DOUG SAYS: “I’m not giving them a hard time for protesting. That is absolutely their right. But I’d like the students to think about what exact change needs to happen to solve what exact problem?”
• They HAVE thought about it. They HAVE said and ARE SAYING what the problem is. That’s why they’re protesting. They’re now asking YOU and I to think about it. Shoring up one’s old arguments and seeking new ways to reinforce one’s own already established viewpoints is not honestly ‹thinking about it› and, I speak for myself on that one as well.
DOUG SAYS: “The gentleman had many issues, none of which warrant the glory he is receiving in *death.”
• None of which warranted his *torturous, public murder. No one is glorifying his struggles. Because he is black, he is “bad person” for having had drugs in his system and having a criminal record. Had he been white, he would have been considered “troubled”.
DOUG SAYS: “In reality, the accolades he received resulted from him attempting to break the law at the wrong place and the wrong time.”
• It is not known that he intentionally passed a fake bill. Have you ever unknowingly passed a counterfeit $20? I probably have. And even if he did, it does not warrant his murder in the street in full public view by a police officer moments later. Nothing he did in his life justifies his murder. No human being deserves what happened to him.
DOUG SAYS: “Aside from that, he previously was jailed for armed robbery, breaking and entering a woman’s home, and pointing a gun at her while looking for drugs and money. Yet he’s being idolized by left leaners as great man because of the way he was killed?”
• Do you not believe human beings have complex, difficult lives where we are capable of doing bad AND good? Do you believe that when a person does something wrong, or commits a crime that they have no right to forgiveness, empathy, possibility of redemption or change? Do we simply throw that person away and say therefore it doesn›t matter that he was brutally murdered? Because he had drugs in his system? Because he›d committed crimes in the past? Did he therefore deserve this?
DOUG SAYS: “This past Wednesday, the House of Representatives hastily scheduled a hearing on police practices. The first person to testify as an expert witness was George Floyd’s brother. All networks had their cameras glued to the gentleman, even though he has no police experience other than what happened to his brother.”
• I am certain that George Floyd’s brother has much more experience with police beyond what happened to his brother, though I understand that’s not what you meant. Your point is that because he isn’t trained as a police officer or had inside experience with a police department or academic study of the justice system he has no right or informed view to speak about the murder of his brother by police? •
DOUG’S FRIEND SAYS: “If you don’t want to be treated like a stereotype, then don’t act like one. You demand respect. Respect is earned; it is not given based on the color of your skin. That would be racist.”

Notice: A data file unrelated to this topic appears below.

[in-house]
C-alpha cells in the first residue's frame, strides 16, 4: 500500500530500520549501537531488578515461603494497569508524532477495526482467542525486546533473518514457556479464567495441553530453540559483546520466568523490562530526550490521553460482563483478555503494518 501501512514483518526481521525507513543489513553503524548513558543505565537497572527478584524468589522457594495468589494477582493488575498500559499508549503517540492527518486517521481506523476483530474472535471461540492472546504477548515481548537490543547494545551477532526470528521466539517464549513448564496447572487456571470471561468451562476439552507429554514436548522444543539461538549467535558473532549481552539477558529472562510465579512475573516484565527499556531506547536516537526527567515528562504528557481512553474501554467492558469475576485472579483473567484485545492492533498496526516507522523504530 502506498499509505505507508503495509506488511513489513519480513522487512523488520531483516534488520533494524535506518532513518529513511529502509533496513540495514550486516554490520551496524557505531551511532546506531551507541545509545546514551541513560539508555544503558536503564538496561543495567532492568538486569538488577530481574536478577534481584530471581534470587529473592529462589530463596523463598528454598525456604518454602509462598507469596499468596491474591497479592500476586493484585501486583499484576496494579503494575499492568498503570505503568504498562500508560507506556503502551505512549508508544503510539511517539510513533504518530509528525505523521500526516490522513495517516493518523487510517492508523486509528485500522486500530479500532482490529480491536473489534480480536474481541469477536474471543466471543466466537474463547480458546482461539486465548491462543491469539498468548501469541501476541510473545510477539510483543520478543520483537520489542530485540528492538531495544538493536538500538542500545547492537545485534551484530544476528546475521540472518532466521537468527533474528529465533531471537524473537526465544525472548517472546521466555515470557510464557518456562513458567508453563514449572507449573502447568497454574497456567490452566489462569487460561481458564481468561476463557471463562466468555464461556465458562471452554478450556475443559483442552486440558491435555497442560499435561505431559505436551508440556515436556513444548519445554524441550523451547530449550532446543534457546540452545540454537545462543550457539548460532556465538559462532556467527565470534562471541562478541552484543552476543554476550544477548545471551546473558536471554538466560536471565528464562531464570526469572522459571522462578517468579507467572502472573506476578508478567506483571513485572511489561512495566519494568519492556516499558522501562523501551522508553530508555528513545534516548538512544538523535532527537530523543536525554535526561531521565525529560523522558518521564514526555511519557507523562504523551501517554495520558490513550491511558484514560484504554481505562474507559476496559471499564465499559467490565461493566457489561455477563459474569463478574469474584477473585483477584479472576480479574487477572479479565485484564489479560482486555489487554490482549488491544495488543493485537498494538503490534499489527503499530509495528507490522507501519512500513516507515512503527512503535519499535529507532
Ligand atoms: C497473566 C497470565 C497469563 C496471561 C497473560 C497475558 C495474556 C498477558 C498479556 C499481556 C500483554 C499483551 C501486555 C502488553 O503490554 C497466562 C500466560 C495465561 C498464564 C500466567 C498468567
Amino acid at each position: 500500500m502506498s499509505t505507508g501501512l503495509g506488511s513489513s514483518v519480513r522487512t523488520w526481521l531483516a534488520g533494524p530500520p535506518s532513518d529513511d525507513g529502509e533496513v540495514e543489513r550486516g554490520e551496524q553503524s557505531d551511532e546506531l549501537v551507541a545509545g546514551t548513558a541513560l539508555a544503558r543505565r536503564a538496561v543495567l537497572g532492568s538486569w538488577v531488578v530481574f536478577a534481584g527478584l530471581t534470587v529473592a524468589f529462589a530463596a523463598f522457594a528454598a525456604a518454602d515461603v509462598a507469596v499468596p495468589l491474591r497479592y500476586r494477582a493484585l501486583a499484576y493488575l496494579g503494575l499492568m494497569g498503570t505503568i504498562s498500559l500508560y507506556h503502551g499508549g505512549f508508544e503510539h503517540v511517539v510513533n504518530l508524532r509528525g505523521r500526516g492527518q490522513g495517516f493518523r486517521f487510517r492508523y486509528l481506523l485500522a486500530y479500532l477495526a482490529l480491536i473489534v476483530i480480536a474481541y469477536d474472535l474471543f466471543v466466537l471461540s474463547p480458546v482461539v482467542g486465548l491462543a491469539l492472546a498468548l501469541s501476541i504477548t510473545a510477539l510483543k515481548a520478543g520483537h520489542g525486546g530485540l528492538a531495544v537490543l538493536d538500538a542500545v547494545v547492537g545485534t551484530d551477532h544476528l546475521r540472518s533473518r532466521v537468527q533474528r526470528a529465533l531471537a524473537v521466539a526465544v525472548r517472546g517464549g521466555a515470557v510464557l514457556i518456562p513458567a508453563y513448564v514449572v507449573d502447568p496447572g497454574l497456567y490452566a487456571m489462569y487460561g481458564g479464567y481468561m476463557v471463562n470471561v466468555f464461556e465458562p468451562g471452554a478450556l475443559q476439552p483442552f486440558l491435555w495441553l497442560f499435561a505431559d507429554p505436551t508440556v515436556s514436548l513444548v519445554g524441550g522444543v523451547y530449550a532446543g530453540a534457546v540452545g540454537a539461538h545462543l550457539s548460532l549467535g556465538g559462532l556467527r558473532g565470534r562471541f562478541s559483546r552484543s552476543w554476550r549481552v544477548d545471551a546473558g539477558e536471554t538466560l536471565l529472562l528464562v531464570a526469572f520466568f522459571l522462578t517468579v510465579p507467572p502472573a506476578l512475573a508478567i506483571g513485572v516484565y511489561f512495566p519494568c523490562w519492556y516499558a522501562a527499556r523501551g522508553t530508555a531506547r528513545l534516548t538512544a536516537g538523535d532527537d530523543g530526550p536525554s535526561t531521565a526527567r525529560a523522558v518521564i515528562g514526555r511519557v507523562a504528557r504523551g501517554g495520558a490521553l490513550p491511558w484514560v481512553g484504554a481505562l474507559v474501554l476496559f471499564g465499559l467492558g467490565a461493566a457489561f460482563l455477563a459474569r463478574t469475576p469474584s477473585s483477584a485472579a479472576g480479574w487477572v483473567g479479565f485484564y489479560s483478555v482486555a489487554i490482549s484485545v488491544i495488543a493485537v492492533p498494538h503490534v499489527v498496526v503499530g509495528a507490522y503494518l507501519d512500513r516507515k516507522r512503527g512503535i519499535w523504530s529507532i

• I don’t hear anyone saying they demand respect because they are black. They deserve respect because they are human beings.
DOUG’S FRIEND SAYS: “I am tired of white people kowtowing to minorities to prove that they are not racist. You are or you aren’t, and your actions will show your true nature regardless of what you say.”
• Me too, and I couldn’t agree more.
DOUG SAYS: My hope is many of them will not turn to a fad of the month mentality lacking thoughtful, concrete problems and solutions. We see too much of that already every time we turn on the mainstream media.
• Me too. And I hope you include yourself in this statement as well.
More letters to the ranter:
My wife and I are long-time residents of Santa Clarita and call this valley our home. We have been loyal, dedicated readers of the Gazette over the last several years, and have (almost) always appreciated your perspective and the variety of opinions your contributors have provided. It has been good to see conservative, God-fearing people put thoughtful and sometimes wise perspectives into writing.
This year and before no doubt have been very difficult and trying for you and the team, in several ways. For us, I’m in aerospace and combined with the delayed 737 Max (and other aircraft models) production and Covid-19 effects, my work future is not certain. And the current friend and family environment is turning into not so friendly any more.
With this, we are trusting that you and your wife have success and fulfillment in the coming future with the retirement and move. Please seek the Word of God for direction in your life! We have to keep our focus not on man but on Jesus.
Gotta get a light dig in, though. You’ve done super well with the editing in every issue. But you may feel some blowback with this last issue – your subtitle reads “From the Publihers”. LOL Take care and God Bless. Ed
I want to say how bad I feel that you and the Gazette won’t be in my life as it has before for many years. ( I guess I am selfish in that way but still want to say THANKS to you and Mrs. Ranter ) I have shared your newspaper with friends who live far outside Santa Clarita and the papers closure will be felt far and wide. Quite awhile back, I was mentioning to Jim Horton that you are a hero of mine. He said he understood how I felt that way. Your method of writing, content, knowledge and especially your common sense have always impressed me and made me smile, page after page, issue after issue. I, along with a lot of people will miss you but hope to hear back from you in the near future.
Thank you for your support of our President and Congressman Garcia. You know a good man to respect and support as I believe I do as I respect and support you. Thank you for being you and Happy Retirement. Mike